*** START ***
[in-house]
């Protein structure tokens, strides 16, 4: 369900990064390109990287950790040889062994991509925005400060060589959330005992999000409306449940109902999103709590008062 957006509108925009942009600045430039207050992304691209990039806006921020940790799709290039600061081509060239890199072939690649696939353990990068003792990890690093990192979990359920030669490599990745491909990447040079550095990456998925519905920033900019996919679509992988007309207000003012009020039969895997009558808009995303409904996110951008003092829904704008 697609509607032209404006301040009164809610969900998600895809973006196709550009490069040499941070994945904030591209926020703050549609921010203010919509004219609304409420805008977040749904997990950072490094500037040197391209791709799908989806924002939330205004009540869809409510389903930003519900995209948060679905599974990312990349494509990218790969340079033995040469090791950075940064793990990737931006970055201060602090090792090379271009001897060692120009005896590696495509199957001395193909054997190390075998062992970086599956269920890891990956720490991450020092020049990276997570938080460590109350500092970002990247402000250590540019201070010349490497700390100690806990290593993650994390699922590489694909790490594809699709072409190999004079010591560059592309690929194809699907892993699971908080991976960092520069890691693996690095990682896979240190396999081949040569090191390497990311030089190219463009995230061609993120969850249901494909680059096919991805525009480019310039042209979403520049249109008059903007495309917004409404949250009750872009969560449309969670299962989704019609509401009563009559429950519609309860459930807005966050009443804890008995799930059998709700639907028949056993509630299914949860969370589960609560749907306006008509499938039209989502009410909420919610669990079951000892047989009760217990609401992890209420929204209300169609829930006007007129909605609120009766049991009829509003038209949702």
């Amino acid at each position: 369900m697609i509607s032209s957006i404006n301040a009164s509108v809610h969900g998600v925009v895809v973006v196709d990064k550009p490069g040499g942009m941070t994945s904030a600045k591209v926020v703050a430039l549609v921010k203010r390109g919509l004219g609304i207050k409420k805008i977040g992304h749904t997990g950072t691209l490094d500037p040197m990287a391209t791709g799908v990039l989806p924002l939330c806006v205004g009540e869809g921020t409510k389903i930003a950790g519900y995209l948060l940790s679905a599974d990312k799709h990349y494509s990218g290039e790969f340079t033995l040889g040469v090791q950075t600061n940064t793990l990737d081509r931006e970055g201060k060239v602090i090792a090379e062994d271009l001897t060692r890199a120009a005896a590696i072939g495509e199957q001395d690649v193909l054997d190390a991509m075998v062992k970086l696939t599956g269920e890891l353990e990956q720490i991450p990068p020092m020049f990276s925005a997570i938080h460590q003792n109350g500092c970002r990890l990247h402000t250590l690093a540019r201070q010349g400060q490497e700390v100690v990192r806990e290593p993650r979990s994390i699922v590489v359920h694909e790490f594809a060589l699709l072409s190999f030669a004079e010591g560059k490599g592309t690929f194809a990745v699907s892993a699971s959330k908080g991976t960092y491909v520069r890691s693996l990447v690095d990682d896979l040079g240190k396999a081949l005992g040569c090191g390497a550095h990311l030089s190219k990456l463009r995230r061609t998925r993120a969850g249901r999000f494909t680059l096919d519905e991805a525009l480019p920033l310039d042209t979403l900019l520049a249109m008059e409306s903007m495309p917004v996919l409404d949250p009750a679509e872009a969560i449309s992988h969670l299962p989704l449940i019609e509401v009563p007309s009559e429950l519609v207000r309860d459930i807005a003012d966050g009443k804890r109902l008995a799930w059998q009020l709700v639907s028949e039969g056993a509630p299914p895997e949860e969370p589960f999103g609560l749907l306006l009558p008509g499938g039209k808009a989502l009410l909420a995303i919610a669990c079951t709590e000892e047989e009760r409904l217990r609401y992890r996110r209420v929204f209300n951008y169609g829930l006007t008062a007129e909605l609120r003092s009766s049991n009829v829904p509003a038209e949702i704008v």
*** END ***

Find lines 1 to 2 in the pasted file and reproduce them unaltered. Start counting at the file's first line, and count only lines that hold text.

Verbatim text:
[in-house]
């Protein structure tokens, strides 16, 4: 369900990064390109990287950790040889062994991509925005400060060589959330005992999000409306449940109902999103709590008062 957006509108925009942009600045430039207050992304691209990039806006921020940790799709290039600061081509060239890199072939690649696939353990990068003792990890690093990192979990359920030669490599990745491909990447040079550095990456998925519905920033900019996919679509992988007309207000003012009020039969895997009558808009995303409904996110951008003092829904704008 697609509607032209404006301040009164809610969900998600895809973006196709550009490069040499941070994945904030591209926020703050549609921010203010919509004219609304409420805008977040749904997990950072490094500037040197391209791709799908989806924002939330205004009540869809409510389903930003519900995209948060679905599974990312990349494509990218790969340079033995040469090791950075940064793990990737931006970055201060602090090792090379271009001897060692120009005896590696495509199957001395193909054997190390075998062992970086599956269920890891990956720490991450020092020049990276997570938080460590109350500092970002990247402000250590540019201070010349490497700390100690806990290593993650994390699922590489694909790490594809699709072409190999004079010591560059592309690929194809699907892993699971908080991976960092520069890691693996690095990682896979240190396999081949040569090191390497990311030089190219463009995230061609993120969850249901494909680059096919991805525009480019310039042209979403520049249109008059903007495309917004409404949250009750872009969560449309969670299962989704019609509401009563009559429950519609309860459930807005966050009443804890008995799930059998709700639907028949056993509630299914949860969370589960609560749907306006008509499938039209989502009410909420919610669990079951000892047989009760217990609401992890209420929204209300169609829930006007007129909605609120009766049991009829509003038209949702």